Too many jack-of-all-trades going on in this business, case in point. 
 
 
 
Ice, even though your response was directed at Onimous, I have an idea why he's thinking this way:
 

Fixed Annuity - certainly it's not necessary, but with this client going into business for himself next year, is there a reason you would saddle him with the additional risk that equities would give?  I mean, we all know most businesses fail within the first couple of years, so having some guarantees may not be such a bad thing.  One of the downsides is that it would be fairly illiquid.  He's starting a new business, cash flow will be critical. 
Muni Fund - why wouldn't you want to offer a high income earner some tax-free investments?  Plus, they're liquid in case he needs additional capital for the new business.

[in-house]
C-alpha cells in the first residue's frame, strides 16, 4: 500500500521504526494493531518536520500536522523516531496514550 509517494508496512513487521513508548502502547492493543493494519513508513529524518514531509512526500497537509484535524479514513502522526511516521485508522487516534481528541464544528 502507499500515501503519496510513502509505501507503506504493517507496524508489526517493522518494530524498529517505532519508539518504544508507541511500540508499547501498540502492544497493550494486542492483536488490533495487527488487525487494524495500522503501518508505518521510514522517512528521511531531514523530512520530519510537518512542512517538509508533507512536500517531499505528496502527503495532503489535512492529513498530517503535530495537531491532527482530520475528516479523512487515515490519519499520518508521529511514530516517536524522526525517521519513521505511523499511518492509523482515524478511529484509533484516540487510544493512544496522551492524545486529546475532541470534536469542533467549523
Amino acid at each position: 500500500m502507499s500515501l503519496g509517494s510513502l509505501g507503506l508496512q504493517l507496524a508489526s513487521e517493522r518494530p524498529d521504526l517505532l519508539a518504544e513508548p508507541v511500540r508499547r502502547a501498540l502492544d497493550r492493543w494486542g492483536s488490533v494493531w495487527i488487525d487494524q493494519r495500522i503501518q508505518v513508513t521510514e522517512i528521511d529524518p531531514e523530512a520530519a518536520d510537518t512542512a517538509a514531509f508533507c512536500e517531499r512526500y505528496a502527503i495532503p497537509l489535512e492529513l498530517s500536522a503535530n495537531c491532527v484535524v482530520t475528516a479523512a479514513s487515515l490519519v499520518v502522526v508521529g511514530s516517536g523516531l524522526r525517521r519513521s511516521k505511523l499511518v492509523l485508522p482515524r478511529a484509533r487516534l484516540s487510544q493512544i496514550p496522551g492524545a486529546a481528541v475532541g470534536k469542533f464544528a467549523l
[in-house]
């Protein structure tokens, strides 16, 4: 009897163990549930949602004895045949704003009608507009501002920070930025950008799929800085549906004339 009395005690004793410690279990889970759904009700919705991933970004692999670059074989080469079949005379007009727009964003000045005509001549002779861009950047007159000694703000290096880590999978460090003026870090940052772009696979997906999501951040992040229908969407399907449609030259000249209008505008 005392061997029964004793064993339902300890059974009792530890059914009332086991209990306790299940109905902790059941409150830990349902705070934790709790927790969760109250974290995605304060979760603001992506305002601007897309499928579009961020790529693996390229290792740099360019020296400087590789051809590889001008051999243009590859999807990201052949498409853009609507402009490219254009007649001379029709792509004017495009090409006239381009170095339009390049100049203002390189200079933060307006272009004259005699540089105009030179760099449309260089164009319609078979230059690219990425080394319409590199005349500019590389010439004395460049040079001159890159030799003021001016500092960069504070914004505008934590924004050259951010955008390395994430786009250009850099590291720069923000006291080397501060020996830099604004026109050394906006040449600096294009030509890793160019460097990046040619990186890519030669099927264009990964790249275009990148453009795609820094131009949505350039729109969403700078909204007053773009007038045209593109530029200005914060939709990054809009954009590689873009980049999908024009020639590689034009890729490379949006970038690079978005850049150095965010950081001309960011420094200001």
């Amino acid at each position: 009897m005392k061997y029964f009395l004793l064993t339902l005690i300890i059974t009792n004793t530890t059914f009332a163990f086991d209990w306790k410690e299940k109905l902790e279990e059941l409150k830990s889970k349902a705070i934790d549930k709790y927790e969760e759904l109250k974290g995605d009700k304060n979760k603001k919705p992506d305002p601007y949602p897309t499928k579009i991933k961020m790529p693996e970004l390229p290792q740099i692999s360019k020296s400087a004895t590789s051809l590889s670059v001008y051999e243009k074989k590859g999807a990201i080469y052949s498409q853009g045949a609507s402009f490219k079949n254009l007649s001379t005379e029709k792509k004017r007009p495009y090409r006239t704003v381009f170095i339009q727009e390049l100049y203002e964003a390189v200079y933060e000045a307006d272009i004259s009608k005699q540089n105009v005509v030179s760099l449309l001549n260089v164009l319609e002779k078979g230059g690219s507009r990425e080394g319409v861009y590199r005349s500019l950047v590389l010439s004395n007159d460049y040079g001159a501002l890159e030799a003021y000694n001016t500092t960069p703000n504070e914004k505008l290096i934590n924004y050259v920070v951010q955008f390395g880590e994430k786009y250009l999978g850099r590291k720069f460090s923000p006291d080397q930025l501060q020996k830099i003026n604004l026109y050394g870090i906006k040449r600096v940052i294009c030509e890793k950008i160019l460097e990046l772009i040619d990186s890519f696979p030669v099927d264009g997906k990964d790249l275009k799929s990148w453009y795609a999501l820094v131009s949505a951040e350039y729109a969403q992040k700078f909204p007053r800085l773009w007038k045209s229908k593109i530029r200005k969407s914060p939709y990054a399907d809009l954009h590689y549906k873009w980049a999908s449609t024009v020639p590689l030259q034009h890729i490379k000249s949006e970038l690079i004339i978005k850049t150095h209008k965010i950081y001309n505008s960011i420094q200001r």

IRAs for the sake of a tax-deduction is fairly dubious advice.  We're in a very low income tax environment.  President Obama is going to raise taxes on this very type of client.  Why defer at 30% when there is a very good chance he'll retire in a higher tax-bracket?  If we were at 90% taxes, I would jam as much as I could in QPs, IRAs, etc.  But now?  Makes no sense to me.


And FWIW, I'm fairly certain Ominous has his securities licenses.
Mar 29, 2009 4:37 pm

I'd be real careful about any non qualified annuity recommendation without knowing whether the guy cares about leaving money behind at death. 

Mar 29, 2009 4:46 pm
buyandhold: